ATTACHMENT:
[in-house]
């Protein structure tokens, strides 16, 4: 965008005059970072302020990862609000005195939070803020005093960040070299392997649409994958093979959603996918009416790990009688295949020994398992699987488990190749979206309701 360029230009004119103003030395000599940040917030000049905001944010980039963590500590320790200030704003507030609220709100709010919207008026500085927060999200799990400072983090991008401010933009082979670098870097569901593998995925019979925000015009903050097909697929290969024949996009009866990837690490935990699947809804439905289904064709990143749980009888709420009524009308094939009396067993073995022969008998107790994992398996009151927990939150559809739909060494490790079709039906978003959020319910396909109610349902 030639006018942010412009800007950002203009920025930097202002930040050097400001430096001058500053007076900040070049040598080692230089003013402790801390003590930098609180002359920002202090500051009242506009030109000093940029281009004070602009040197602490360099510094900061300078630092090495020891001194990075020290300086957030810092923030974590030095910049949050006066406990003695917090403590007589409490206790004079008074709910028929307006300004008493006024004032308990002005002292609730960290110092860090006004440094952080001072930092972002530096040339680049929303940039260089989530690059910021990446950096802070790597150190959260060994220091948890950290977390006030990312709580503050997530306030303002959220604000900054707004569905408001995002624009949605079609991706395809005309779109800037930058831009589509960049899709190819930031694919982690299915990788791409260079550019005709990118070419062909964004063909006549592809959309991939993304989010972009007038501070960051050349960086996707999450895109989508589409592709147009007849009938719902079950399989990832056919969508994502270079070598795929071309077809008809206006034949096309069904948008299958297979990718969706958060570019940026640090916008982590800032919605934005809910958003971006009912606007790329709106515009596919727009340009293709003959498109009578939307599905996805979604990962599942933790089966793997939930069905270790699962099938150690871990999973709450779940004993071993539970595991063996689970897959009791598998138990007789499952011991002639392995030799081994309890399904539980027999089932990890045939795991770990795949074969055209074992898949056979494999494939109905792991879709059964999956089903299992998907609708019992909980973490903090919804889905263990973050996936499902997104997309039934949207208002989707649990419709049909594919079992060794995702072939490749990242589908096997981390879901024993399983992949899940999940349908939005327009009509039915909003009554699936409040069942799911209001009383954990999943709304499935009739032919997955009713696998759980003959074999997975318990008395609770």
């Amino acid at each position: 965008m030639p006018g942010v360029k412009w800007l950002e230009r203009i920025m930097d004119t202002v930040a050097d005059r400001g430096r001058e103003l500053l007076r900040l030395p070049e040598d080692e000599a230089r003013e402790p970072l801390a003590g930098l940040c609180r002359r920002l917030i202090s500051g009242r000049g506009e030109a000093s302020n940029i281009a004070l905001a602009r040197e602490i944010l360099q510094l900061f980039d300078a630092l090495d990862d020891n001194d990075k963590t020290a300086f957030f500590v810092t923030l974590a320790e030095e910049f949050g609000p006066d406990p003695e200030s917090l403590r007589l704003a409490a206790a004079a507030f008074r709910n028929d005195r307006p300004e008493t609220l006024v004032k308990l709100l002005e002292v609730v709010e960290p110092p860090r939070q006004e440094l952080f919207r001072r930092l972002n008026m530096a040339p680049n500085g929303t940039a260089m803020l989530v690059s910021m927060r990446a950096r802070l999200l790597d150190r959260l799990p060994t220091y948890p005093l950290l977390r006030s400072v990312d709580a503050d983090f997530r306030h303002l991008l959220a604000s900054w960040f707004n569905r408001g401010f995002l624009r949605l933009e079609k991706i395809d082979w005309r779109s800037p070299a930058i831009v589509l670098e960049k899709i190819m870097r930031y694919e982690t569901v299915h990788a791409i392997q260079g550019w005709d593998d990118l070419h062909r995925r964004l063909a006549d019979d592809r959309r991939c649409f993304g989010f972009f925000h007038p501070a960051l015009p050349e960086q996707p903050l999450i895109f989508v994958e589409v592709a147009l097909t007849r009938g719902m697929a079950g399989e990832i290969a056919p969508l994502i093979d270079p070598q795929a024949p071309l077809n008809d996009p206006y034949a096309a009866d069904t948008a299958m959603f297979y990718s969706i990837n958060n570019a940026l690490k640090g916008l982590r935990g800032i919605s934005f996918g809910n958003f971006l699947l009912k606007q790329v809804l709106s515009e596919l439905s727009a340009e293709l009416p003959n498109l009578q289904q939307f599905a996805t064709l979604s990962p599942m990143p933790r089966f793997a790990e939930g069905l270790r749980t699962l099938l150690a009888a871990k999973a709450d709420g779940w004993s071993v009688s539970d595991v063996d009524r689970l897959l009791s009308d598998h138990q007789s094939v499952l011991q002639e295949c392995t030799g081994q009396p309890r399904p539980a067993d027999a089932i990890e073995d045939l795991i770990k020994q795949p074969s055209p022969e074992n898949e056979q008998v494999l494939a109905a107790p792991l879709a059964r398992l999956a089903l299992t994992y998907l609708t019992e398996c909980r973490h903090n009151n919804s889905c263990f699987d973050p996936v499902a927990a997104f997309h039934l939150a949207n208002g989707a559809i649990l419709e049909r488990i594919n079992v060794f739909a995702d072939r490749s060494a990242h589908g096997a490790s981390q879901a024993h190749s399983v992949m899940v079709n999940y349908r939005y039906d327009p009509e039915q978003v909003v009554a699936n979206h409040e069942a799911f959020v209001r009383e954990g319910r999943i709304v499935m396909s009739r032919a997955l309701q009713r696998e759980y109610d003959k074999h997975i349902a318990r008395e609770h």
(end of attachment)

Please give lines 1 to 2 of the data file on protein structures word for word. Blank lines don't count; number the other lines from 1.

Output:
[in-house]
């Protein structure tokens, strides 16, 4: 965008005059970072302020990862609000005195939070803020005093960040070299392997649409994958093979959603996918009416790990009688295949020994398992699987488990190749979206309701 360029230009004119103003030395000599940040917030000049905001944010980039963590500590320790200030704003507030609220709100709010919207008026500085927060999200799990400072983090991008401010933009082979670098870097569901593998995925019979925000015009903050097909697929290969024949996009009866990837690490935990699947809804439905289904064709990143749980009888709420009524009308094939009396067993073995022969008998107790994992398996009151927990939150559809739909060494490790079709039906978003959020319910396909109610349902 030639006018942010412009800007950002203009920025930097202002930040050097400001430096001058500053007076900040070049040598080692230089003013402790801390003590930098609180002359920002202090500051009242506009030109000093940029281009004070602009040197602490360099510094900061300078630092090495020891001194990075020290300086957030810092923030974590030095910049949050006066406990003695917090403590007589409490206790004079008074709910028929307006300004008493006024004032308990002005002292609730960290110092860090006004440094952080001072930092972002530096040339680049929303940039260089989530690059910021990446950096802070790597150190959260060994220091948890950290977390006030990312709580503050997530306030303002959220604000900054707004569905408001995002624009949605079609991706395809005309779109800037930058831009589509960049899709190819930031694919982690299915990788791409260079550019005709990118070419062909964004063909006549592809959309991939993304989010972009007038501070960051050349960086996707999450895109989508589409592709147009007849009938719902079950399989990832056919969508994502270079070598795929071309077809008809206006034949096309069904948008299958297979990718969706958060570019940026640090916008982590800032919605934005809910958003971006009912606007790329709106515009596919727009340009293709003959498109009578939307599905996805979604990962599942933790089966793997939930069905270790699962099938150690871990999973709450779940004993071993539970595991063996689970897959009791598998138990007789499952011991002639392995030799081994309890399904539980027999089932990890045939795991770990795949074969055209074992898949056979494999494939109905792991879709059964999956089903299992998907609708019992909980973490903090919804889905263990973050996936499902997104997309039934949207208002989707649990419709049909594919079992060794995702072939490749990242589908096997981390879901024993399983992949899940999940349908939005327009009509039915909003009554699936409040069942799911209001009383954990999943709304499935009739032919997955009713696998759980003959074999997975318990008395609770």